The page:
Under the current contract, a typical rank-and-file sworn Atherton police officer receives some $125,000 a year in salary and benefits, meaning that even a small percentage increase can amount to serious money.
And records show that Atherton spends more than half its total annual budget paying for police services, with officers who often perform mundane tasks like checking on residents' homes while they are on vacation or stopping suspicious people who might venture into the town.
And even if the council follows its recent action of making significant compensation cuts for employees not represented by the Atherton Police Officers Association (APOA), a parcel tax that helps fund the police department — 60 percent of its revenue goes directly to police services —is up for renewal next year. Without it, the town would face a budget crunch even if police officers don't receive a compensation increase.
There are factors complicating the council's negotiations. For example, the APOA's recent letter to all residents was similar in tone to mailers sent during the council campaign last year. At that time, the APOA played an active role in support of incumbent Elizabeth Lewis and candidate Cary Weist. Both candidates won convincing victories in a race that was complicated by a vote on whether to build a new library in Holbrook-Palmer Park. The police union also got public support last week when now-Mayor Lewis' husband, Joe Lewis, spoke in favor of maintaining a local, well-funded police force.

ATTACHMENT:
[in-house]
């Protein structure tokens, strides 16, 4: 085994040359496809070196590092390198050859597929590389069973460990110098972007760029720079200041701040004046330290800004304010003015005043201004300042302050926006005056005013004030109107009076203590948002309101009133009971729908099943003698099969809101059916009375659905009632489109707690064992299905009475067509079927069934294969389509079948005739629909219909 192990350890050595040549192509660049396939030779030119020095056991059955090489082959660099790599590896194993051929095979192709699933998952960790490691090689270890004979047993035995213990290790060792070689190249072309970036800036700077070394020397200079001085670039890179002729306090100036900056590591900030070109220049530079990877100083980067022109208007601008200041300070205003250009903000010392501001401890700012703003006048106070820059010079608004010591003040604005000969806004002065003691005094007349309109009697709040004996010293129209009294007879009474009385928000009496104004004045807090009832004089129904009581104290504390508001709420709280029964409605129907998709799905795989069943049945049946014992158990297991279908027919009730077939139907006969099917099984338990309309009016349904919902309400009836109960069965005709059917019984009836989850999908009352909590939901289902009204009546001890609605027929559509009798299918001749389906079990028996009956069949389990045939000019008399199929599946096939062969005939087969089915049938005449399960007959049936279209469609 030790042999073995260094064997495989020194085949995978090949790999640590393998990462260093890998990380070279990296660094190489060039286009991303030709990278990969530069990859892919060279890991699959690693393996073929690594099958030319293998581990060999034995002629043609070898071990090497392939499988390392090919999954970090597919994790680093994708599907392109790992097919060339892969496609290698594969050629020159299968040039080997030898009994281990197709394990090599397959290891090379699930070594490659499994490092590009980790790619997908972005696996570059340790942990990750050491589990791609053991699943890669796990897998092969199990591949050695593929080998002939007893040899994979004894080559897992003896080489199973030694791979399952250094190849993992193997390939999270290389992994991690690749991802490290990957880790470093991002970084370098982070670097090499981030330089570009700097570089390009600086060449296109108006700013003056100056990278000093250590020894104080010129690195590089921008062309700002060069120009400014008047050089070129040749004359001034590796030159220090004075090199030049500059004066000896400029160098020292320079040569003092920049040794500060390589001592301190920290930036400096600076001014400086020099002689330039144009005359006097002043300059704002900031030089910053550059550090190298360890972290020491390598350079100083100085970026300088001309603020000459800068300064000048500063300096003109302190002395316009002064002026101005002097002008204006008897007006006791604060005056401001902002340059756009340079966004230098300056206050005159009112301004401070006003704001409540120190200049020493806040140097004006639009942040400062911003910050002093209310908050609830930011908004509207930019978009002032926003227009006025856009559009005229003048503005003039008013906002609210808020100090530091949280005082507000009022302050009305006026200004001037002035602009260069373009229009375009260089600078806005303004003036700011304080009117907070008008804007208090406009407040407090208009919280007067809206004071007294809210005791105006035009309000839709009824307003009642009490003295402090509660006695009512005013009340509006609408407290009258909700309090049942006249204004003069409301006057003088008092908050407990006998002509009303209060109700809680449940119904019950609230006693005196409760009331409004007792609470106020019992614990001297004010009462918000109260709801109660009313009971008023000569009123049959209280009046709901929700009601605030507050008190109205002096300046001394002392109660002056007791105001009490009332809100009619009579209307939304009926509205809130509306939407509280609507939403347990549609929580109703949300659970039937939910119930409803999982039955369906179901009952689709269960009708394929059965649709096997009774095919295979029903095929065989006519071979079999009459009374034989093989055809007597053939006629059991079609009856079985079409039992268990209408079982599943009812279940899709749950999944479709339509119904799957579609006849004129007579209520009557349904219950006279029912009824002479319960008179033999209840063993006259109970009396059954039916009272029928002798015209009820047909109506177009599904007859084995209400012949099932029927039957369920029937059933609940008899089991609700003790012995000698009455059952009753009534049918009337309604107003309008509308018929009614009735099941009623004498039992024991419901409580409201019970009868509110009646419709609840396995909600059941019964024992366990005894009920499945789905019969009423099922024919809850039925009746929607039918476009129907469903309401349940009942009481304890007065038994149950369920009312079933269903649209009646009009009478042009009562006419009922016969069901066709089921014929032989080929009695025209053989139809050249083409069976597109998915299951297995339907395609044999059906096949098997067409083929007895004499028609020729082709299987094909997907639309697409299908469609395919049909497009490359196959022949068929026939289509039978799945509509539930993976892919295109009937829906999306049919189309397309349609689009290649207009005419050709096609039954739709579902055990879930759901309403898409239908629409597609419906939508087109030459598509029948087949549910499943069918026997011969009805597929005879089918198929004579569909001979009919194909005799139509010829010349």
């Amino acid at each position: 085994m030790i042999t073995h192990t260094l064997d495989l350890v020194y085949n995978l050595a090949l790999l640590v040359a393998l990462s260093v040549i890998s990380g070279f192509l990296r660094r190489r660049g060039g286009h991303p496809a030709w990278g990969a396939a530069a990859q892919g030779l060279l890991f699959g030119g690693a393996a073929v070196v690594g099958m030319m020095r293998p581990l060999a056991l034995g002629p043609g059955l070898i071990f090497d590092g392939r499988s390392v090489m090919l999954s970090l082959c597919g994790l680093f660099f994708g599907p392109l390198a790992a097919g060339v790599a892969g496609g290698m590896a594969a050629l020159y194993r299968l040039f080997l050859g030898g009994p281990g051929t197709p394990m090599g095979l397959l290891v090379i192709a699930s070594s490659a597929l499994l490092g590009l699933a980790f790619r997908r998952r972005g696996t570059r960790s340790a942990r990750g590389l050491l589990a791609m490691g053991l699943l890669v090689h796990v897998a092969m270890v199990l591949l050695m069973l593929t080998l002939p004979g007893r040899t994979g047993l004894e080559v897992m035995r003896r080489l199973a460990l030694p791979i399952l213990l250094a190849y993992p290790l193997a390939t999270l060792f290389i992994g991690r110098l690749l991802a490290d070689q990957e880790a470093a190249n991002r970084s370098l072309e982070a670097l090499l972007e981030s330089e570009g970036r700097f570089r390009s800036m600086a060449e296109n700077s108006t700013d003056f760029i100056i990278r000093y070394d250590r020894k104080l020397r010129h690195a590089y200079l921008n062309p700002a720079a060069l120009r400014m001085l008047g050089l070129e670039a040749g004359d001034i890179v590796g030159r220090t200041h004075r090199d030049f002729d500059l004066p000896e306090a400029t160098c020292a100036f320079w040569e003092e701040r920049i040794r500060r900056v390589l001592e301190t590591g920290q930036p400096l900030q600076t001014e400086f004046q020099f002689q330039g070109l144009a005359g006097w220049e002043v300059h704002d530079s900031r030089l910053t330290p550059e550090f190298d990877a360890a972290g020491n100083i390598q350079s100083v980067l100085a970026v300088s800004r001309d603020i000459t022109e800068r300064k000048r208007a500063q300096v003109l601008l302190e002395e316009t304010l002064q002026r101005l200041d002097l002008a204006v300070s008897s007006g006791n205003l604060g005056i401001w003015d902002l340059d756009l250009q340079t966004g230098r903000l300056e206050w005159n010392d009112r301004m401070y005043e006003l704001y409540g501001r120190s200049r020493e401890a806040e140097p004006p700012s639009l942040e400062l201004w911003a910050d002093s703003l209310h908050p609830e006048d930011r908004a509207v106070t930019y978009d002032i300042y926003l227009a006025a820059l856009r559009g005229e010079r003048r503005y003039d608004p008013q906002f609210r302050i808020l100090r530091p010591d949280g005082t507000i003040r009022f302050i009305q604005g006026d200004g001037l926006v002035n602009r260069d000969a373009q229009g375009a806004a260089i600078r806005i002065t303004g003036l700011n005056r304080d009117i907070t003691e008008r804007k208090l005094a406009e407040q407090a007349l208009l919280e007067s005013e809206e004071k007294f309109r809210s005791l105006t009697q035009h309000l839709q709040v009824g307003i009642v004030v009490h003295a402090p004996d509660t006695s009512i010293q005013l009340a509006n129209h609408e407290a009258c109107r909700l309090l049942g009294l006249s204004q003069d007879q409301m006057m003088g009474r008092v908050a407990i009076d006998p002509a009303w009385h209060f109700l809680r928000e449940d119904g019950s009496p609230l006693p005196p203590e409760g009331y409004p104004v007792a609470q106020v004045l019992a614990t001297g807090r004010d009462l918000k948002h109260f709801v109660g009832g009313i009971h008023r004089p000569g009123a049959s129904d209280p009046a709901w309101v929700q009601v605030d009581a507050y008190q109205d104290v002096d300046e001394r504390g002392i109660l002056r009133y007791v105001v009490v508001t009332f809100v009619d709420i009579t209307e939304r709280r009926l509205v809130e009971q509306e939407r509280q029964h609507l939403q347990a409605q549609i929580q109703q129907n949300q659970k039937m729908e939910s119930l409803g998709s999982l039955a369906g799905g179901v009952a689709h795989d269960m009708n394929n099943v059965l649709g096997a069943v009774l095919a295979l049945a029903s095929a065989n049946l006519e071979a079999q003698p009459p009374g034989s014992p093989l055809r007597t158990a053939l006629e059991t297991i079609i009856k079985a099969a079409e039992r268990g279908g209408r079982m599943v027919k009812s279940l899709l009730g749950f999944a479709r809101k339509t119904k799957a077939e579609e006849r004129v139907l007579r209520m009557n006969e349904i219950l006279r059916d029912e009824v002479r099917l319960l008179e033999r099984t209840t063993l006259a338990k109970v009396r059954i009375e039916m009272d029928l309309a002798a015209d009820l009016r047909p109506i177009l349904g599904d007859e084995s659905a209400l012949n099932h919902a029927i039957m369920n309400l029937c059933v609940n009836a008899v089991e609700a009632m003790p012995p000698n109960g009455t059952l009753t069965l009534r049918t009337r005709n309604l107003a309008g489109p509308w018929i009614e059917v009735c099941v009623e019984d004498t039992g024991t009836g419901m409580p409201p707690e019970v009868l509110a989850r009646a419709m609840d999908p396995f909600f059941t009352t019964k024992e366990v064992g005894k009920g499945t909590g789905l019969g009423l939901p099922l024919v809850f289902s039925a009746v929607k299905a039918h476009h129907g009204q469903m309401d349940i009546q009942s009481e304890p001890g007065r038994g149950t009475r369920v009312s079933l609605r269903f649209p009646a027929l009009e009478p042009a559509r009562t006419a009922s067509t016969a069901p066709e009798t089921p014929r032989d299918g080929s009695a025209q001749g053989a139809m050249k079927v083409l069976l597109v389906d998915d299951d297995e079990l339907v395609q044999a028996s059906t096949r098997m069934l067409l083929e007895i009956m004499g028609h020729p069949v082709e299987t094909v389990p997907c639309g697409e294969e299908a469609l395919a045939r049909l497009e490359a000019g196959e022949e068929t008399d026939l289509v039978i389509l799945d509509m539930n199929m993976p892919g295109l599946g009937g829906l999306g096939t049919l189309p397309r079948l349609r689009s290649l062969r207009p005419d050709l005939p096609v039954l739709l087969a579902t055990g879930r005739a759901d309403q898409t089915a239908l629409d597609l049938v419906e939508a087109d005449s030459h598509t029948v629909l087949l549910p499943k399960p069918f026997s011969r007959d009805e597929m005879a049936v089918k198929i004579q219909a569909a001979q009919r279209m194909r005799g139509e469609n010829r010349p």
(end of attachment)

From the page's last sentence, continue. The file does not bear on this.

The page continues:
Others who testified urged the council to seek out comparable costs if the county Sheriff's Office or Menlo Park were to provide police protection in Atherton. And Peter Carpenter, a longtime advocate of seriously considering outsourcing, said by email that Atherton's cost per capita for police services is far higher than in Woodside, Portola Valley, Palo Alto and Menlo Park.
With an unfunded liability for police pensions and the prospect that CalPERS, the state retirement agency, plans to raise its rates "significantly" in the next five years, any increase in salary levels will be difficult to fund.
But Atherton, like many other Peninsula communities, is faced with pressure to equal, match or exceed what other jurisdictions are paying police officers. It is a process that has driven up police costs to levels that far exceed annual compensation of $100,000 a year, and with the present retirement package — "3 at 50," meaning that officers can retire at 90 percent of their highest pay after 30 years of service — there are plenty of reasons to put the brakes on adding costs for police services now.
We hope that Mayor Lewis and her colleagues have the courage to approve a package for the APOA that is similar to the reductions imposed on non-represented employees. We doubt if doing so would cause a mass exodus from the department, where officers enjoy relatively easy duty for pay that is, by terms of their contract, at the 70th percentile of many Bay Area police forces, including much busier departments nearby. We also hope that the APOA's involvement in the election does not influence the outcome of negotiations, which would send the wrong message to Atherton residents that police unions can buy influence with campaign support.